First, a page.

Is Lohakit Metal one of the better SET steel companies?

Value Investing Case Study 26-1. I had identified Lohakit Metal as a potential candidate in my Feb 2022 article on the Thai steel sector. This is my investment thesis on Lohakit Metal.
 
Is Lohaki Metal one of the better SET steel companies?

In my article Jan 2022 article, "Hunting for Thai steel and metal companies", I had identified 4 potential steel companies under the Stock Exchange of Thailand (SET).  In this article, I will focus on one of them - Lohakit Metal PLC (LHK or the Group). 

LHK started as a distributor of stainless products. It has since diversified into the production of stainless steel tubes and pipes. It had also widened its offerings to include aluminum and copper coils and sheets.

The price of LHK has been rising since its low of Mac 2020 to peak at TBH 4.38 per share around mid-February 2022.  This price has been declining since then to TBH 3.98 per share as of 7 Mac 2022. 

There is an investment opportunity looking at LHK through a cyclical lens even at the Feb peak price.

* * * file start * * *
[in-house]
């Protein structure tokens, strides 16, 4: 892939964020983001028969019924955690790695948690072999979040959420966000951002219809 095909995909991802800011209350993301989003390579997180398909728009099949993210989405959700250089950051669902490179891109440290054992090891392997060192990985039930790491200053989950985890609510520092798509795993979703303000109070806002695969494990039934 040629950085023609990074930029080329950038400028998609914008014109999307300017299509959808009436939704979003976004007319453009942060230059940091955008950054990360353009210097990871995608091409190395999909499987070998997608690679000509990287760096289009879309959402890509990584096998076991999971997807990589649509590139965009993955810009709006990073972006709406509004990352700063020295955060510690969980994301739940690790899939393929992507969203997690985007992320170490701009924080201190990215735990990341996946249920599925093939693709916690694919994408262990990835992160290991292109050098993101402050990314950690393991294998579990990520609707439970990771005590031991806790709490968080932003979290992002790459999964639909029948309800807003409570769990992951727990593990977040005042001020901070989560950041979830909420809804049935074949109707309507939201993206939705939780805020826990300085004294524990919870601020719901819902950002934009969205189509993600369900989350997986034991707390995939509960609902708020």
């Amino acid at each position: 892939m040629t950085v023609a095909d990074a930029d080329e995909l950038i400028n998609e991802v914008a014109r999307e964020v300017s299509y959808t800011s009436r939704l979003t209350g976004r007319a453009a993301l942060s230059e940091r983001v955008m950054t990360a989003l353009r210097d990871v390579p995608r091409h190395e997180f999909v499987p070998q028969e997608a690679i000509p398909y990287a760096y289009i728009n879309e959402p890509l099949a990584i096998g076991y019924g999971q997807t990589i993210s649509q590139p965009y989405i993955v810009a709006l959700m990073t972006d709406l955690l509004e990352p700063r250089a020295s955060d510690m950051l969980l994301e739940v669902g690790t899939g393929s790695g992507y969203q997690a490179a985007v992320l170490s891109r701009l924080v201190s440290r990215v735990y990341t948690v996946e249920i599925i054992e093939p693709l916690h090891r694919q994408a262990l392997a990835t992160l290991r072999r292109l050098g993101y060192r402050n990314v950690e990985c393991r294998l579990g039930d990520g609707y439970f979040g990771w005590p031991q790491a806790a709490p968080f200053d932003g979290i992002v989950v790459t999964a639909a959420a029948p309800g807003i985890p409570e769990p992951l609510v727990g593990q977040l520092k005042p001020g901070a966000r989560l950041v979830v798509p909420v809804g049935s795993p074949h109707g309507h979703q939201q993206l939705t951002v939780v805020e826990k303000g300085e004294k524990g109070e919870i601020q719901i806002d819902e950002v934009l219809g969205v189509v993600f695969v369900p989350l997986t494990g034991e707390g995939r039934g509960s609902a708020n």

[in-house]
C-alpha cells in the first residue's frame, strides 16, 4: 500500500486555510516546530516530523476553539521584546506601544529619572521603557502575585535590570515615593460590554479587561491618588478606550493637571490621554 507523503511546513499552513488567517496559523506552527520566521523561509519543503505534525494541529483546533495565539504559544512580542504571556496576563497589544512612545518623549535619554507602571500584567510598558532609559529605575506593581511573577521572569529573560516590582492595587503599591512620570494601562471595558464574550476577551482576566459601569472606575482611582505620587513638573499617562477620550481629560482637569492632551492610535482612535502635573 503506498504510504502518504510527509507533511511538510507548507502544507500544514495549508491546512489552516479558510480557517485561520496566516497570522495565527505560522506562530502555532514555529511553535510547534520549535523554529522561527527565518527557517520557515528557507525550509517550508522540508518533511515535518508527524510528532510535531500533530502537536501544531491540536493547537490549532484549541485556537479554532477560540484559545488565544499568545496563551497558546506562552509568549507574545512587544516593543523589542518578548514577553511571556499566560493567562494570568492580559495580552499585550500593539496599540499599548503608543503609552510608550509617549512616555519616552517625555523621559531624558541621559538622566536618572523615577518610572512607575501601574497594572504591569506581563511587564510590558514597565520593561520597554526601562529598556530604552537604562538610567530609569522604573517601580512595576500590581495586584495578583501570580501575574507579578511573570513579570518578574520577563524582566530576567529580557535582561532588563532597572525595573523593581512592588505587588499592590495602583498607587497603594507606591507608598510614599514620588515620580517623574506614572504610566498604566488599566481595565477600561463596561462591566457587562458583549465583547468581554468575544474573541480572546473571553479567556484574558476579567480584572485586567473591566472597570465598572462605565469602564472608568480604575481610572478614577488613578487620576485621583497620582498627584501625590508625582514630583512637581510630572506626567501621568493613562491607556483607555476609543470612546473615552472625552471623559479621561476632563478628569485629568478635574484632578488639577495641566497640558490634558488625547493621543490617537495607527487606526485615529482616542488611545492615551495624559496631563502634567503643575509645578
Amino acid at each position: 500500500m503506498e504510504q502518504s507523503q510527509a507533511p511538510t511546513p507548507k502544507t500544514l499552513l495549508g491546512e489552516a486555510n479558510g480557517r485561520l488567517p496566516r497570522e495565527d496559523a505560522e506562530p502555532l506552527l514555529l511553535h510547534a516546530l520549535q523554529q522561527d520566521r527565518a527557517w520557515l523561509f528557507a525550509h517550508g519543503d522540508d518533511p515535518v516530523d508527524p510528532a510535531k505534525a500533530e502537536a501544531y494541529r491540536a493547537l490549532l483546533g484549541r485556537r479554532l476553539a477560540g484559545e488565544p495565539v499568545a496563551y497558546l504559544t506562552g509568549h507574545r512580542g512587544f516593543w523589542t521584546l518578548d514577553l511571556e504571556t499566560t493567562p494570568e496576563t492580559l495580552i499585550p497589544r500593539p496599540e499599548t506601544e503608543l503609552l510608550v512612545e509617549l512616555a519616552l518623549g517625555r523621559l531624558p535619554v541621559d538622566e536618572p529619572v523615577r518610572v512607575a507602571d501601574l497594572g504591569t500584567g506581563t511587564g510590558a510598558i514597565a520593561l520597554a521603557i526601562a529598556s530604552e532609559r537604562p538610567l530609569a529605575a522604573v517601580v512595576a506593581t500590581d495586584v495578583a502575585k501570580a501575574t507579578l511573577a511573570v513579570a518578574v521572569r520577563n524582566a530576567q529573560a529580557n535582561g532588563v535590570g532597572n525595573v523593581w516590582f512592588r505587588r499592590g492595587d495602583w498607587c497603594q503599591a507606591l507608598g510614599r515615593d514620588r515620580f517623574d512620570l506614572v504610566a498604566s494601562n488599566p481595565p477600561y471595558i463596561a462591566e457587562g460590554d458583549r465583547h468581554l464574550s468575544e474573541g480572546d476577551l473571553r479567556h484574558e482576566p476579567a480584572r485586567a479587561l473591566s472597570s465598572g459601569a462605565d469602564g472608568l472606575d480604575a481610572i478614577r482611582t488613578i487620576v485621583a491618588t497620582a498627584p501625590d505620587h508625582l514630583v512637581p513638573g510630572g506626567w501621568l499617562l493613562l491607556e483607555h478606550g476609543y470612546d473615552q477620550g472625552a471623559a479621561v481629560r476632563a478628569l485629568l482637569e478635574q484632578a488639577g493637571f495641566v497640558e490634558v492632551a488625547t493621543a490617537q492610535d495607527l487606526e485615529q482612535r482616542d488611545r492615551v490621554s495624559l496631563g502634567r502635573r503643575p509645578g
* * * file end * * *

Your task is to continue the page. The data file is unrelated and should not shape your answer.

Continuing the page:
Contents

  • Summary
  • Investment Thesis
  • Business background
  • Business fundamentals
  • Valuation
  • Risks
  • Conclusion
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Summary 

  • LHK is fundamentally strong. It is financially sound with a strong performance track record.
  • Management has a good track record as an operator and capital allocator. The Group had been able to create shareholders’ value.
  • There is a sufficient margin of safety based on the valuation of LHK through a cyclical lens.

Investment Thesis

LHK is a fundamentally strong Group in the steel industry. While the current performance of the Group has been affected by the Covid-19 measures, it had a good performance track record over 2 price cycles.